Earlier this month, Bowers wrote:
The UK measure, which will force overseas territories to make public the owners of all their registered companies by the end of 2020, was set out in a proposed amendment to a government anti-money laundering bill, which is before parliament this week.
Sanctions and Anti-Money Laundering Bill [HL] 2017-19 has already passed through the House of Commons and has been introduced into the House of Lords.
The fourteen territories that will be affected are:

  • Anguilla
  • Bermuda
  • British Antarctic Territory
  • British Indian Ocean Territory
  • British Virgin Islands
  • Cayman Islands
  • Falkland Islands
  • Gibraltar
  • Montserrat
  • Pitcairn Islands
  • Saint Helena, Ascension and Tristan da Cunha
  • South Georgia and the South Sandwich Islands
  • Turks and Caicos Islands
However, there is some political opposition.
After the announcement of the Bill passing successfully through the House of Lords,
Caribbean 360 reported opposition to this Bill, and the Organisation of Eastern Caribbean States (OECS) has called on the UK Parliament to reject it:
While we recognise and respect the sovereign right of the UK to determine its national legislation, our concern centres on those provisions which are discriminatory to the BVI and which contravene the constitutional arrangement between the BVI and the UK by which financial services are formally entrusted to the democratically elected BVI Government when the new Constitution was agreed in 2007.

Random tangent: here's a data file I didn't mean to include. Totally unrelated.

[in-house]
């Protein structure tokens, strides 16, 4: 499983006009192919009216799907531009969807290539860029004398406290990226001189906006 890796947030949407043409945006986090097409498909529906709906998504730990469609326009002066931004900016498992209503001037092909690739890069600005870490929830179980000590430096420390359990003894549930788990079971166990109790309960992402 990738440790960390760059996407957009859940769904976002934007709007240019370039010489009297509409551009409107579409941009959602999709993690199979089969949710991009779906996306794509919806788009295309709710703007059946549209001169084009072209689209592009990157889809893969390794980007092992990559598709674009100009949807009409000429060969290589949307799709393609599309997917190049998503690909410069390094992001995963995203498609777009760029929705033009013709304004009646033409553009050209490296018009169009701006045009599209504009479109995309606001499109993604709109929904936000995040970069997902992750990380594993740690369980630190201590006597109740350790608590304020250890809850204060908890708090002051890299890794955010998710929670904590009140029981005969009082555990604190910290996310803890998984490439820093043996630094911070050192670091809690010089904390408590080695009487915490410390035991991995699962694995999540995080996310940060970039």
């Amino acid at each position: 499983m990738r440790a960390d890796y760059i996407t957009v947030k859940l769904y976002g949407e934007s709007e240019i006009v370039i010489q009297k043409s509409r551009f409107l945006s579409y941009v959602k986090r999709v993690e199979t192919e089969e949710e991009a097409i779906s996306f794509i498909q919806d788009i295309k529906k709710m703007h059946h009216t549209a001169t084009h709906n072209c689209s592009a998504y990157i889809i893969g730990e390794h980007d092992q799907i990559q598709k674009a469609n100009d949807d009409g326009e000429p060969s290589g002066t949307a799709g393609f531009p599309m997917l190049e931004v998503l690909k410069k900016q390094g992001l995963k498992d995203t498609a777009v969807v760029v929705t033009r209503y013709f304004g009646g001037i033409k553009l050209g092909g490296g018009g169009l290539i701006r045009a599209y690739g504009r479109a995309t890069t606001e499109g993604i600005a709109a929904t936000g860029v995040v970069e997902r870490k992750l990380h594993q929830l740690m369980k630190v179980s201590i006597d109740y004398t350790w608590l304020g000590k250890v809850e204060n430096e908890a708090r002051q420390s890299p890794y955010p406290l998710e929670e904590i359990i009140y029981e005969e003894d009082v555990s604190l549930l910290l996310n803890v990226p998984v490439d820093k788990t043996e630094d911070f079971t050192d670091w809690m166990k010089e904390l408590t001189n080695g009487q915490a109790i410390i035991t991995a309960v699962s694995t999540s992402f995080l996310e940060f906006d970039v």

The statement from the regional body also went on to point out that the provisions did not apply to tax havens closer to the UK, such as Jersey, Guernsey and the Isle of Man. These countries were also left off the EU blacklist.
The OECS argued that international regulation is the remit of FATF and that the British Virgin Islands (BVI), in particular, has been compliant and their records are open to law enforcement.
They did, however, state that if the requirement for an open register becomes the new international standard, they will comply. In a twist, it was suggested that while the UK did have a
public register, it was ‘not verifiable’ and ‘technically does not met FATF requirements’.
It is yet to be seen if this political lobby will have any impact on the passage of the Bill through UK Parliament; however, the idea of an international standard and an international register would certainly make life easier, not only for law enforcement, but for financial institutions and—to acknowledge the expansion of the AML/CTF framework in New Zealand and potentially Australia—non-designated financial businesses and professionals (NDFBPs) who must meet their KYC requirements.
Thus, perhaps while there might be political challenges and political opposition, bringing this conversation out into the open might push the process one step closer to an international standard for an international register.